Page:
Missal Racks (non military) #1: Well on my Way

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Blog entry by greg48 posted 06-14-2015 12:28 AM 1231 reads 0 times favorited 2 comments Add to Favorites Watch
no previous part Part 1 of Missal Racks (non military) series Part 2: Done! (almost) »

It’s been a good spring so far, I took on a project for my local parish church to replace all the old beat-up missal racks behind the pews that have been falling apart after 85 years of use. Over the years, the bottoms were falling out and many of the nice decorative oval head screws had been replaced with an odd assortment of flat head and round head screws of various finishes. I believe most of the damage occurred after the parish went to the larger missals with larger easy to read print for us older folks (yea, I’m one of them). The parish finance committee asked if I would consider replacing the old racks with new ones and I submitted a SketchUp drawing of the proposed racks with an estimate of less than $500 (materials only). Offer accepted.

I started out with 100 bf of 13/16” random width red oak and proceeded to rip and resaw ~200 1 3/4” and 1 1/2” by 5/16” slats approximately 25” long for the front and bottom slats. Most of the rest went to cutting out the side supports and small center supports. The supports were roughly cut out on the band saw and the final shapes were template routed. The dadoes were added for the bottom and face slats on the table saw with a stacked dado blade. The support profiles were sanded on the oscillating spindle sander (the one Santa dropped off last December) and the squared edges lightly knocked off with 150 grit paper. All totaled, 396 pieces of oak for 66 racks for 33 pews, its good not to belong to one of those mega churches.

Next phase was the assembly. By my design, I needed (8) #4 by 5/8” oval headed screws (preferably dark finished) for the front slats of each rack. That’s uhh, 528 screws with each slat drilled and counter sunk. Didn’t have a #4 all-in-one counter sink so that equaled out to 1,056 operations on the drill press – thank God for the ShopSmith. Went to my helpful hardware man with a sample screw in hand. He found it in the wall of pull out drawers (three screws total) and asked how many I needed? I replied 530. His response was “serious?” My reply was “dead”. Two weeks later I had my screws. Thinking ahead, I also put in a request for 330 #8 by 1 3/4” oval headed wood screws, guess what style of screw is no longer popular? After a week of querying the Ace hardware supplier my local guy was about to give up when it occurred to me that I belonged to a community of 107,000 plus experts – certainly someone would know where I could procure the elusive #8’s. Within 6 hours I had several leads which I passed on to my helpful hardware man. I can’t begin to thank all who responded to my plea for help, you saved my bacon.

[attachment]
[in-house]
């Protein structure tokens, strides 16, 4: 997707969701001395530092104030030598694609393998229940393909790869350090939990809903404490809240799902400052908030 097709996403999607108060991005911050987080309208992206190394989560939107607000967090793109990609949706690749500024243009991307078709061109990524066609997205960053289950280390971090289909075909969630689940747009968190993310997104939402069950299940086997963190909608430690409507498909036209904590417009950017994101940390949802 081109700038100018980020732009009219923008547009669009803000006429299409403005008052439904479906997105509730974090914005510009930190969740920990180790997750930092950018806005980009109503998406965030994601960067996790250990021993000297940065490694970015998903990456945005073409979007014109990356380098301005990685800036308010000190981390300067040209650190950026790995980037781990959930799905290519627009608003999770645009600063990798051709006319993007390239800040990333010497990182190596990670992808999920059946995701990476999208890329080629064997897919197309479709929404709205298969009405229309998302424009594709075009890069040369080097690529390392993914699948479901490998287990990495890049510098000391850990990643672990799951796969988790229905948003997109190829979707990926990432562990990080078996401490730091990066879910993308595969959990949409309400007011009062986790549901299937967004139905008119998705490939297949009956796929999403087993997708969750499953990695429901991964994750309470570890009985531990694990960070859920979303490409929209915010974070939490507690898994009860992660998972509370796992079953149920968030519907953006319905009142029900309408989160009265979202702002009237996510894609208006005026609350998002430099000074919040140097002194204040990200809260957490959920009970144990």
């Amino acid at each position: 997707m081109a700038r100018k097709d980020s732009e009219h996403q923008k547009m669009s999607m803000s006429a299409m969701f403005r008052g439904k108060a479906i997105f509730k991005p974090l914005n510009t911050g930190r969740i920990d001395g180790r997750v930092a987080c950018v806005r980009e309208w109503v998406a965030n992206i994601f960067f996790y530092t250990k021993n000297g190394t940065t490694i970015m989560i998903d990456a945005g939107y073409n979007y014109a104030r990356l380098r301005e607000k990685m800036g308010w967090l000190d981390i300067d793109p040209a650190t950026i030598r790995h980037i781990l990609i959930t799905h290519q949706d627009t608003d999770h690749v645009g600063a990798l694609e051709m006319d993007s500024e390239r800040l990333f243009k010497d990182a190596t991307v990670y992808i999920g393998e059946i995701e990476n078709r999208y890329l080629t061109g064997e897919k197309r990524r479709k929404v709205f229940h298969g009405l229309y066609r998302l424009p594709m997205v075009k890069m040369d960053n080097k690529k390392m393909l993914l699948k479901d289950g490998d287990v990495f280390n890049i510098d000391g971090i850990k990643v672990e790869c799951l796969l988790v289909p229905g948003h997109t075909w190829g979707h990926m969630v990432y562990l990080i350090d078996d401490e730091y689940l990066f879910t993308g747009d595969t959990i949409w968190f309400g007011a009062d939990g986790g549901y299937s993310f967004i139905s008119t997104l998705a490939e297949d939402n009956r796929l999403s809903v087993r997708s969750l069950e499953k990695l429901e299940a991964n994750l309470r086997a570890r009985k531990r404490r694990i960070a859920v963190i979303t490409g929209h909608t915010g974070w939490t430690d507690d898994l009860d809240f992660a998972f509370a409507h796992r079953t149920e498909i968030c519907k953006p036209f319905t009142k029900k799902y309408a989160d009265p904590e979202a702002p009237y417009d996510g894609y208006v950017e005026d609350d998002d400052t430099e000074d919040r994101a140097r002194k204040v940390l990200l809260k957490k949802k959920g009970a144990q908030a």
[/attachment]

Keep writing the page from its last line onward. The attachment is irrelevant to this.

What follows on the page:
Well, moving on, awaiting the arrival of my #4’s, I pre-finished the oak pieces with a Watco dark walnut finish working between sneaky evening thunder storms in the back yard. I thought of trying to stain to the same color of the originals, but came to the conclusion that it would be tough to match 85 years of dirty fingers and furniture polish so this will be a bit of a contrast and I’m sure the ladies will begin the aging process shortly.

I assembled all 66 racks with the help of an assembly jig and delivered them to temporary storage on site. I’m merely waiting for the arrival of the #8’s and I can get on with the installation and plugging all the old screw holes in the back of the pews.

That’s all for now, but I will be back shortly (I hope).

-- Greg, No. Cal. - "Gaudete in Domino Semper"

2 comments so far

View stefang's profile


17039 posts in 3944 days

#1 posted 06-14-2015 08:44 AM

You did a great job on these Greg. They look very well made.

-- Mike, an American living in Norway.

View Roger's profile


21030 posts in 3414 days

#2 posted 06-20-2015 03:43 PM

Very good job.

-- Roger from KY. Work/Play/Travel Safe. Keep your dust collector fed. [email protected]

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